Because he recently made the move to center, there's not a lot of face-off data for him. Stepan is 25 for 50 on face-overall this season, but won 10 of 16 draws on Saturday night. There weren't a lot of really critical face-offs late in the game. But Stepan did have one pretty important face-off in the defensive end at the end of a long shift after his line was not allowed to change due to a puck going over the glass. Stepan won the draw cleanly, which allowed his line to get off the ice.

As mentioned above, Stepan isn't an overly physical player, but also isn't afraid to back down. He got tangled up with a Northern Michigan defenseman after a whistle and the two ended up with matching unsportsmanlike minors after a little pushing and a lot of words exchanged. Stepan has five minor penalties for 10 total PIMs, with three of those penalties being earned in after-the-whistle type scrums like that.

My overall impression is that Stepan definitely fits the mold of a lot of players that the United States has taken to the World Juniors over the years. He's not the flashiest, or most exciting player, and likely wouldn't score a lot for the Americans. But he would provide an excellent, versatile two-way forward that could effective playing on the fourth line, or be ready to step into any role should someone get hurt as the team's 13th forward. That doesn't necessarily mean he will make the squad. There's a lot of other qualified candidates to choose from as well. But I wouldn't be apprehensive if he ended up taking the ice for the US in Malmo.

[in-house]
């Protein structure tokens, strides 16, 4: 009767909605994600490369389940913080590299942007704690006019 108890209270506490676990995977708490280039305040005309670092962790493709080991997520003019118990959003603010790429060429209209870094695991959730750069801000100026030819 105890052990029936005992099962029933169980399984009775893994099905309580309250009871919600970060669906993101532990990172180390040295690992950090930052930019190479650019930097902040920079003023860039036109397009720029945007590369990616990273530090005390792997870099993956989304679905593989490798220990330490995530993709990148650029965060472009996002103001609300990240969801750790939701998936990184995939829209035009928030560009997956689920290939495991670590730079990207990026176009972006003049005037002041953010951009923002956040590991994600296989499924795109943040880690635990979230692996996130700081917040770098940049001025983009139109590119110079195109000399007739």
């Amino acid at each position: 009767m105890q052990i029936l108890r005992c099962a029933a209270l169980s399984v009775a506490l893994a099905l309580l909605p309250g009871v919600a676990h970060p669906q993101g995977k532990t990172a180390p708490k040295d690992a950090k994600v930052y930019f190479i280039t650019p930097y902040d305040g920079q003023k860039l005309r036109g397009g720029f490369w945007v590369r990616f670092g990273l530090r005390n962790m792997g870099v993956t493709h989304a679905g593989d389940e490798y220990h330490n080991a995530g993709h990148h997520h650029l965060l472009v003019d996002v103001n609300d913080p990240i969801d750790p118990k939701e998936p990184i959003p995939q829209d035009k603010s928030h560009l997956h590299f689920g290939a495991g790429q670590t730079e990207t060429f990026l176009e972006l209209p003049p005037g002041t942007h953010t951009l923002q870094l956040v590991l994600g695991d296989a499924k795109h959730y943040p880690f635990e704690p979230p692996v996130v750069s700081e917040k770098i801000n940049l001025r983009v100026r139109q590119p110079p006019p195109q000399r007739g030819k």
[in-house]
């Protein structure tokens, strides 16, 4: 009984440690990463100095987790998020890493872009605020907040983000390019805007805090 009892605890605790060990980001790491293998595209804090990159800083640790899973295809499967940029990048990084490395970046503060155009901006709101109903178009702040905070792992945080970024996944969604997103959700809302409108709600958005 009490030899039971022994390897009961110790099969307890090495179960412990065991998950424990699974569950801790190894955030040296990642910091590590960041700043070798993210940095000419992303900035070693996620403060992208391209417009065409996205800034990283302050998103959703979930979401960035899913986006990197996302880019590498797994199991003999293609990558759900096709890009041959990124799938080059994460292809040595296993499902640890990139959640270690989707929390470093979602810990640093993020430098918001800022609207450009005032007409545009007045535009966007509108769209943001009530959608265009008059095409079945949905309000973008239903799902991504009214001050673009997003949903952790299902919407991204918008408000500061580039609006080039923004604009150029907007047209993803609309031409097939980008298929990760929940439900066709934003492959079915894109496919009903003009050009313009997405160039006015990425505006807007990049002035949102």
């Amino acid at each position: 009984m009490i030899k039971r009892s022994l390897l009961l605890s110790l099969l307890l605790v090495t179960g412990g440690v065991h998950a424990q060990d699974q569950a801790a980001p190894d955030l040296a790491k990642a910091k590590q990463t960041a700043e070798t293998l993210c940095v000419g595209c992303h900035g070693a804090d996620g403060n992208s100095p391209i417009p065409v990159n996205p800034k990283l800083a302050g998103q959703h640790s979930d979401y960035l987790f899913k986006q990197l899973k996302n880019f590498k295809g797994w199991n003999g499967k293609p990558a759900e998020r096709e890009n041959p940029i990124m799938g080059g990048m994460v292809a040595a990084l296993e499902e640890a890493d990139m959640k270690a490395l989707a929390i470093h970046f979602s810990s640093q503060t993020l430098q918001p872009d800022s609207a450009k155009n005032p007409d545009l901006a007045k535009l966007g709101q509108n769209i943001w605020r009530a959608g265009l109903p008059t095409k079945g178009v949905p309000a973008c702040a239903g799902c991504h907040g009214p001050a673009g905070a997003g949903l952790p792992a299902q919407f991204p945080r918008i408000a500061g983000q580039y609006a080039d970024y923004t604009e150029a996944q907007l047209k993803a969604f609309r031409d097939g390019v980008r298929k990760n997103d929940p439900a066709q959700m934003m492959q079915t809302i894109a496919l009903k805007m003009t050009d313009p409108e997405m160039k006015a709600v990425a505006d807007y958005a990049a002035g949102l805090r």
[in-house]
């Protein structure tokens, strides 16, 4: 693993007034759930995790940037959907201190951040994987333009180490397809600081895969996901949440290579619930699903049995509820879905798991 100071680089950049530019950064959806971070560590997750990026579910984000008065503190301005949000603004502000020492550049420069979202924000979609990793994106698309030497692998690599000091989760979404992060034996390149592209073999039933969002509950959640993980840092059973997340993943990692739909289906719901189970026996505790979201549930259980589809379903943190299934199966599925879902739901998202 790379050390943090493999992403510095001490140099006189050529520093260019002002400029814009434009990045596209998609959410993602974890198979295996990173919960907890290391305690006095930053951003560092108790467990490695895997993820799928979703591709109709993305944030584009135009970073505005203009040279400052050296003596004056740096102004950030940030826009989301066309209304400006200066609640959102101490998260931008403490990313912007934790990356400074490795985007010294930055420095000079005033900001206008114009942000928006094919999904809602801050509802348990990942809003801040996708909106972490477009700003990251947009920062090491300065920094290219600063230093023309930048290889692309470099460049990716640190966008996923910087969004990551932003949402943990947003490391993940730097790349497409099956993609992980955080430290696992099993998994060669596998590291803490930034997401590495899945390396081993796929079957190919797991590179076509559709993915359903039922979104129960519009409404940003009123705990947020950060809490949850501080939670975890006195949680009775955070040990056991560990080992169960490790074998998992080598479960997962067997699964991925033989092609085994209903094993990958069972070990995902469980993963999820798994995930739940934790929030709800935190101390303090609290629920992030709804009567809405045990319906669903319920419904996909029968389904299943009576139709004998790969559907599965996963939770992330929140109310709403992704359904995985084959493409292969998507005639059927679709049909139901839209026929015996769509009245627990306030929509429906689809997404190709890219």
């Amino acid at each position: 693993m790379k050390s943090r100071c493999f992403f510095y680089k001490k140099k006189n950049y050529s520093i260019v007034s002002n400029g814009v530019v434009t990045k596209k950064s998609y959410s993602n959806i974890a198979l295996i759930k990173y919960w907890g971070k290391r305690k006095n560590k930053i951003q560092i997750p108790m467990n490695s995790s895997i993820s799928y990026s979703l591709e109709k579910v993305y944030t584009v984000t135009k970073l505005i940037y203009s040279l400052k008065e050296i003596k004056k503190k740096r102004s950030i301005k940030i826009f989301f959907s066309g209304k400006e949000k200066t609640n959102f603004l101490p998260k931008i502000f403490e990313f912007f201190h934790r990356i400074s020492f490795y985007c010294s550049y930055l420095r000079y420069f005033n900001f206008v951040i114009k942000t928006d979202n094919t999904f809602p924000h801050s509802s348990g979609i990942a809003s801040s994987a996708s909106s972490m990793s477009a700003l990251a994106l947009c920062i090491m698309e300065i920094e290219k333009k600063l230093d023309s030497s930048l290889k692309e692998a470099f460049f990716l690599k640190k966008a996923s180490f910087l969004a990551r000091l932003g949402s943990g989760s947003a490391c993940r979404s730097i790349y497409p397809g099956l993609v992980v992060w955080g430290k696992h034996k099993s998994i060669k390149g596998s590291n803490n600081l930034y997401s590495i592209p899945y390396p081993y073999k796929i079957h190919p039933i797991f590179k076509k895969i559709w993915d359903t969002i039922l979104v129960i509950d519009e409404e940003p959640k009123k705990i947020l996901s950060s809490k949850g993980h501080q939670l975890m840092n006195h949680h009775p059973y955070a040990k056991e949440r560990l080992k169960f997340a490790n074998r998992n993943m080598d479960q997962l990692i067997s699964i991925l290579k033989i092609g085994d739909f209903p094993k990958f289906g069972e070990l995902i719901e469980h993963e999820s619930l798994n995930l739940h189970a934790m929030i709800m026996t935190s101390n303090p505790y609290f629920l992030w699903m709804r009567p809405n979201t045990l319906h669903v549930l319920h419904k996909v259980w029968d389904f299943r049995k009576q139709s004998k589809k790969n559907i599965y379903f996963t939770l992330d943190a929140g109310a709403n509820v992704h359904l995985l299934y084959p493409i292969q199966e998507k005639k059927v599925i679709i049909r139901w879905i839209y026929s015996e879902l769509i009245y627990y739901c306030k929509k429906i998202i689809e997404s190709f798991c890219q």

As far as his pro potential, Stepan doesn't seem likely to ever become a top six forward at the NHL level. But he's the type of player that should provide value--especially if he can continue to play at center-- even if he isn't a big scorer. He's still got a long ways to go in terms of physical maturity and refining his game. It will probably be a few years before he makes the jump to pro hockey. But the upside is there to make an effective third line forward at the NHL level some day, which all told, is pretty good for a player selected in the 4th round of the NHL Draft.